Using a mouse model of myeloma, a type of bone cancer, scientists at HMS tested a nanoparticle drug-delivery system they engineered from clinically safe biodegradable polymers and alendronate, a bisphosphonate-based therapeutic agent for cancer, and found the targeted therapy to be effective, capable not only of killing tumor cells but also of stimulating growth of healthy bone tissue.
The research, the result of a collaboration between investigators at Brigham and Women’s Hospital and Dana-Farber Cancer Institute, was reported in the June 30 issue of the Proceedings of the National Academy of Sciences.
For the study, the research team injected mice with nanoparticles loaded with bortezomib, an anticancer drug. Then they introduced myeloma cells into the animals. The scientists found that the nanoparticles, aided by the alendronate, homed in on the bone tissue and delivered their drug cargoes, killing the tumor cells.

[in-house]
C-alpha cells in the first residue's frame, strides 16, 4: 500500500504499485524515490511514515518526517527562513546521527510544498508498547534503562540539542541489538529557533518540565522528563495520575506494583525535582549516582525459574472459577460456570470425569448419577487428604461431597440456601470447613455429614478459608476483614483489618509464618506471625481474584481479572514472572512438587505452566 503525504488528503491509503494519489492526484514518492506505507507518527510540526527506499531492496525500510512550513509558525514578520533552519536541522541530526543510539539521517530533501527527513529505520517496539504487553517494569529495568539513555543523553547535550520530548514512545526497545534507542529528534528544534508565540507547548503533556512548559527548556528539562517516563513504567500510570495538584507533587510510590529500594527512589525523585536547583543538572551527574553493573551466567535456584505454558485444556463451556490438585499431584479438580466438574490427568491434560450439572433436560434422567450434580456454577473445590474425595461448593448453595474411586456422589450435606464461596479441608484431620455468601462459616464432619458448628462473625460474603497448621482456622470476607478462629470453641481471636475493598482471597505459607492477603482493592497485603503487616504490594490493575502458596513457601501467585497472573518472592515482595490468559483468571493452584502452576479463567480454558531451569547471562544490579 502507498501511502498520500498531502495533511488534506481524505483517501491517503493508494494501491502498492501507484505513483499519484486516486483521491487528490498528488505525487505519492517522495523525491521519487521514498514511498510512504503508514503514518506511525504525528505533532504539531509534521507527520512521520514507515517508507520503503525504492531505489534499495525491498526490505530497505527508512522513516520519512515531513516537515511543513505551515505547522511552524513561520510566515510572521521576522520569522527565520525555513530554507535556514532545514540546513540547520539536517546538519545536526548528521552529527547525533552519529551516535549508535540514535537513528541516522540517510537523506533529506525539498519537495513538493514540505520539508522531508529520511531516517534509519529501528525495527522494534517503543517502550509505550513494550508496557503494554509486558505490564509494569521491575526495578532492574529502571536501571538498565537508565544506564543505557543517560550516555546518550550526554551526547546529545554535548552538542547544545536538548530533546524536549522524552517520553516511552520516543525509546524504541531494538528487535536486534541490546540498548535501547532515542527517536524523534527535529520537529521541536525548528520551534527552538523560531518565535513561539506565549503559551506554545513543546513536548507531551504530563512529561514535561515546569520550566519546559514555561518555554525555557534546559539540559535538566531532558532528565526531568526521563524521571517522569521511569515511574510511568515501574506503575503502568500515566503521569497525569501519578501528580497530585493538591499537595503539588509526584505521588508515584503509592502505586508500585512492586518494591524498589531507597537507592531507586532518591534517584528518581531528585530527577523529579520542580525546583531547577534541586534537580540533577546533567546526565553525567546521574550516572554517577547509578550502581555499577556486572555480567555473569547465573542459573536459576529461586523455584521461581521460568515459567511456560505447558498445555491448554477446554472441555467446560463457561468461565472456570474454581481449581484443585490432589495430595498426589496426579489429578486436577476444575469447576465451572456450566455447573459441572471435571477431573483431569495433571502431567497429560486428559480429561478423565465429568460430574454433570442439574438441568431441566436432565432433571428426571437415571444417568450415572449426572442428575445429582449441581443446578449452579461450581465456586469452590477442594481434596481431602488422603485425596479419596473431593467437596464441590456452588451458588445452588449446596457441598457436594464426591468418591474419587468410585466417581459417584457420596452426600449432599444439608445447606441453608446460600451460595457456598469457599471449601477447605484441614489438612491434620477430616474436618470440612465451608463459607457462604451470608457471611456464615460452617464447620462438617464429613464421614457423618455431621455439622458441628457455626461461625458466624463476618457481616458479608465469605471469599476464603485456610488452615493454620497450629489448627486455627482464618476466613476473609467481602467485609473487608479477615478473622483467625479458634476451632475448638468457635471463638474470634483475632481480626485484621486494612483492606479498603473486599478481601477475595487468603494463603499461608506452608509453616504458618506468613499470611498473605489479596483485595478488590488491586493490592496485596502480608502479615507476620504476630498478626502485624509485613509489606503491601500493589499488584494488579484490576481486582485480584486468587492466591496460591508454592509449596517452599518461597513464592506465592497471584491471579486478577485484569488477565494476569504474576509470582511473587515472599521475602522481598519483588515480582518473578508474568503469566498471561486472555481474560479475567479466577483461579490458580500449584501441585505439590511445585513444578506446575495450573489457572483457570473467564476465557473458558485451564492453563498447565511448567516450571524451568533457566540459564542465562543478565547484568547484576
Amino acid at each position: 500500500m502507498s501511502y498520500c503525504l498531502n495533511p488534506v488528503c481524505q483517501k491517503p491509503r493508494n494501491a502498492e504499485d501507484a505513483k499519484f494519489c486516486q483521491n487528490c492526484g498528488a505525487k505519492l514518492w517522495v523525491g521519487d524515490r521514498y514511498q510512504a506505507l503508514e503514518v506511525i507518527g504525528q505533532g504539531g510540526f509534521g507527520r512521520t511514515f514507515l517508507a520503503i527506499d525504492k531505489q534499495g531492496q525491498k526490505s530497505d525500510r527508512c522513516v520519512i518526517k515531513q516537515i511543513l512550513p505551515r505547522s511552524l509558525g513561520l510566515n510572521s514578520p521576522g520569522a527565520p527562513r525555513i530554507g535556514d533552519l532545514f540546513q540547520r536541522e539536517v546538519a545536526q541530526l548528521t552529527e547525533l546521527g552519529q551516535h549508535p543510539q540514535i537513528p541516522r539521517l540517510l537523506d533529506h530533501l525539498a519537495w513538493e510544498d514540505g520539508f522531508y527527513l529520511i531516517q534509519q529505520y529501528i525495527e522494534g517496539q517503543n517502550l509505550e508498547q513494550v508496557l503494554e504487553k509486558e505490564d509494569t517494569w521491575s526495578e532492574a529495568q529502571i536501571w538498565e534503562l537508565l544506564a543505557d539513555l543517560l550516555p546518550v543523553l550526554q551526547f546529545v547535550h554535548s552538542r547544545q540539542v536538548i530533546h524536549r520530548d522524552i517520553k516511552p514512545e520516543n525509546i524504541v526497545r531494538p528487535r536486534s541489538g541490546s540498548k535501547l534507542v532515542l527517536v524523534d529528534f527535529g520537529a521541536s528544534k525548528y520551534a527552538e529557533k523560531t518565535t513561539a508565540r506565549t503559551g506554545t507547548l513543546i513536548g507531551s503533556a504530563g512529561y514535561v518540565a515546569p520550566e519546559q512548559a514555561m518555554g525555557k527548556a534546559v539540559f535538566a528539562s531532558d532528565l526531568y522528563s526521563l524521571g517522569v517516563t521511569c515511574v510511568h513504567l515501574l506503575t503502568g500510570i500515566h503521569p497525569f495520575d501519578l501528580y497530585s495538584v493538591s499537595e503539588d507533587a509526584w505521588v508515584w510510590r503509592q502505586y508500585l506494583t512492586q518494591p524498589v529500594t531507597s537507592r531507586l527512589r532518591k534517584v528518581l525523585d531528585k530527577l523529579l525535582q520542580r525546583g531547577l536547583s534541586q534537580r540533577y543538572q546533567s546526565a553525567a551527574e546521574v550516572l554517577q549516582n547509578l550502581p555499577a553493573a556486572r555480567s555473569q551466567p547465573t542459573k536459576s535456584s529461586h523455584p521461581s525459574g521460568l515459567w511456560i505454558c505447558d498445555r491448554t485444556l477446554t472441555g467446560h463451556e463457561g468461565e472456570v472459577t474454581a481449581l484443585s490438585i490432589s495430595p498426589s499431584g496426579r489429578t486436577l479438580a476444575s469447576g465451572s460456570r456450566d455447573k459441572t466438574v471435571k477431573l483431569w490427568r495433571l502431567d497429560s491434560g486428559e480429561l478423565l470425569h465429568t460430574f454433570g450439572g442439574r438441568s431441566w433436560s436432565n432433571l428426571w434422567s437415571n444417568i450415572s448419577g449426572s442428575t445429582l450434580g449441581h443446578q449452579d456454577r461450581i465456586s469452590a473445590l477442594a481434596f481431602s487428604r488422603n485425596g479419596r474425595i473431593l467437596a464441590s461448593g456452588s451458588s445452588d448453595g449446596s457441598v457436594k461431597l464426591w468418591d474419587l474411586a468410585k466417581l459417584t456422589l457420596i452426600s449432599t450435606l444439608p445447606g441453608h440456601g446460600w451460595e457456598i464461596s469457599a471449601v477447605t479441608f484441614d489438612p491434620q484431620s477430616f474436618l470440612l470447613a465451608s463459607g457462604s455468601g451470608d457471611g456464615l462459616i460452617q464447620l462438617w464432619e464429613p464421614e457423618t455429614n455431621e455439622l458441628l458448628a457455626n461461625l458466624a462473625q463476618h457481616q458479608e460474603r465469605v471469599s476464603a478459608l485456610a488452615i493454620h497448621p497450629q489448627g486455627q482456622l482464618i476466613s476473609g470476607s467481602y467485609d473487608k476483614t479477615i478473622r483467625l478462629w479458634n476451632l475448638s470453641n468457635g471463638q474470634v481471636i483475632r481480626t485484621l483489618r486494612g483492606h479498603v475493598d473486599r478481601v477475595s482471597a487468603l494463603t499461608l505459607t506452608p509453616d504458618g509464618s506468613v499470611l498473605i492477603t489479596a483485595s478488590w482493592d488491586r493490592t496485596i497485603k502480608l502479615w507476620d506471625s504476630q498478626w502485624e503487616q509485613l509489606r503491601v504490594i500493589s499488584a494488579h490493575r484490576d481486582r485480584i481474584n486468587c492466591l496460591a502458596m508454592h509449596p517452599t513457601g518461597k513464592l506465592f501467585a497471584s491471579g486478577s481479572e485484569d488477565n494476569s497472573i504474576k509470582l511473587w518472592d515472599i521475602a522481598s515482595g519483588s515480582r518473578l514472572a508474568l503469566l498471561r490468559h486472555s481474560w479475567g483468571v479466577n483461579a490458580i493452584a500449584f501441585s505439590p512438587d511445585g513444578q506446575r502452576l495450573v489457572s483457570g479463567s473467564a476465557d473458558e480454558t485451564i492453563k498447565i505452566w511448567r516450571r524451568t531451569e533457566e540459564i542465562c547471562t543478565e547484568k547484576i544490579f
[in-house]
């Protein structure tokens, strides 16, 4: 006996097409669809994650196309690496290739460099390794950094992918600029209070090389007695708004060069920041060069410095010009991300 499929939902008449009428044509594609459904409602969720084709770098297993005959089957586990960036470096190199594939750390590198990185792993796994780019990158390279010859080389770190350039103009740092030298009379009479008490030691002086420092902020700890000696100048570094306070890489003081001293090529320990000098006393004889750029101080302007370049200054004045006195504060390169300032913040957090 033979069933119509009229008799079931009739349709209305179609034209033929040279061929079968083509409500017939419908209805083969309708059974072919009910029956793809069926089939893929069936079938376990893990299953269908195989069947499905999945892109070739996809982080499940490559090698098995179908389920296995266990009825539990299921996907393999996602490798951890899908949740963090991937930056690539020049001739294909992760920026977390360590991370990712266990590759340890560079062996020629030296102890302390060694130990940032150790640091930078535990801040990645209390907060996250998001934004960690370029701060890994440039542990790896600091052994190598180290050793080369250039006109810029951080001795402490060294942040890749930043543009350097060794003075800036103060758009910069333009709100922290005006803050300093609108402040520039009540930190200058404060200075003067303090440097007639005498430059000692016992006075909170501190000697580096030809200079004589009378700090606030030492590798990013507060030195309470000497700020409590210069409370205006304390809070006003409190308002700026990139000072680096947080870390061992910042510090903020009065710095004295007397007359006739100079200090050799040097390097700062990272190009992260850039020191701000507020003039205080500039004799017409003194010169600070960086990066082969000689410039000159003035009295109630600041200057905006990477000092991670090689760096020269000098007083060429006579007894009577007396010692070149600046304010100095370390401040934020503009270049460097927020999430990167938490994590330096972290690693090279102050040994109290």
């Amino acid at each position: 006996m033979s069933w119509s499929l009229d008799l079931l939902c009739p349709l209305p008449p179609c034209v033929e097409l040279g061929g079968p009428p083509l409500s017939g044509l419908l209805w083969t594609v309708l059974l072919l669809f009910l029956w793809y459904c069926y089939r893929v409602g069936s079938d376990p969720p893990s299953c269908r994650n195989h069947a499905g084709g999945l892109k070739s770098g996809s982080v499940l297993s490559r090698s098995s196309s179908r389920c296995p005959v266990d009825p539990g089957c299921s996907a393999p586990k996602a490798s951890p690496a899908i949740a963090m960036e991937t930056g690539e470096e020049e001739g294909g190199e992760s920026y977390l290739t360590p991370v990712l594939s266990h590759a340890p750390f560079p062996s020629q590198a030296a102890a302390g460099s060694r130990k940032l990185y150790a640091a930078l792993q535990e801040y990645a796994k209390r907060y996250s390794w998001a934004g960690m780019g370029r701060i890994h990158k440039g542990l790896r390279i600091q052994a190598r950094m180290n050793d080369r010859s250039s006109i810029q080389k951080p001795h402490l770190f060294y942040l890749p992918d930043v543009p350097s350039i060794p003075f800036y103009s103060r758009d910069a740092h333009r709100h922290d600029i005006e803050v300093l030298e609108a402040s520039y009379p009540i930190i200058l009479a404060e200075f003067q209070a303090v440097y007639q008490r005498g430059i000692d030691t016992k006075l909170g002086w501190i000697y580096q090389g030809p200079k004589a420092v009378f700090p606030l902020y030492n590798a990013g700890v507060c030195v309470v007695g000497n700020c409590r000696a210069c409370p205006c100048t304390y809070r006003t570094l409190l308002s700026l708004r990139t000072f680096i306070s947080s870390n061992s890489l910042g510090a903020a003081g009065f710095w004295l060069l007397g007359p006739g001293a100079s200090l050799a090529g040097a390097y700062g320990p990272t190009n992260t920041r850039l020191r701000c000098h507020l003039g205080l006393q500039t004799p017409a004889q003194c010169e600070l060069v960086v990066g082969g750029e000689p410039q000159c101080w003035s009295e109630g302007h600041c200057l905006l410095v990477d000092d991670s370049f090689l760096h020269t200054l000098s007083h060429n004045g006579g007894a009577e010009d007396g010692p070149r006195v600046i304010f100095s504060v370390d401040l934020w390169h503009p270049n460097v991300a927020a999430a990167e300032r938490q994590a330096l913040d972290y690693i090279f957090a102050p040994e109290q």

Alendronate played a dual role in this engineered system. Bisphosphonates bind to calcium, and since the largest store of calcium in the human body is in bone, the bisphosphonates accumulate in high concentration in bones. In addition, bisphosphonates are commonly used in the treatment of cancers that metastasize to the bone.
The research team found that the treatment slowed myeloma growth and prolonged survival. Moreover, they found that bortezomib changed the makeup of bone, enhancing its strength and volume.
“These findings suggest that bone-targeted nanoparticle anticancer therapies can deliver a concentrated amount of drug in a controlled and target-specific manner capable of preventing tumor progression in multiple myeloma,” says Omid Farokhzad, an HMS associate professor of anaesthesia and director of the Laboratory of Nanomedicine and Biomaterials at Brigham and Women’s, and the study’s co-senior author. “This approach may prove useful in treating bone metastasis, common in 60 to 80 percent of cancer patients, and in treating early stages of multiple myeloma.”
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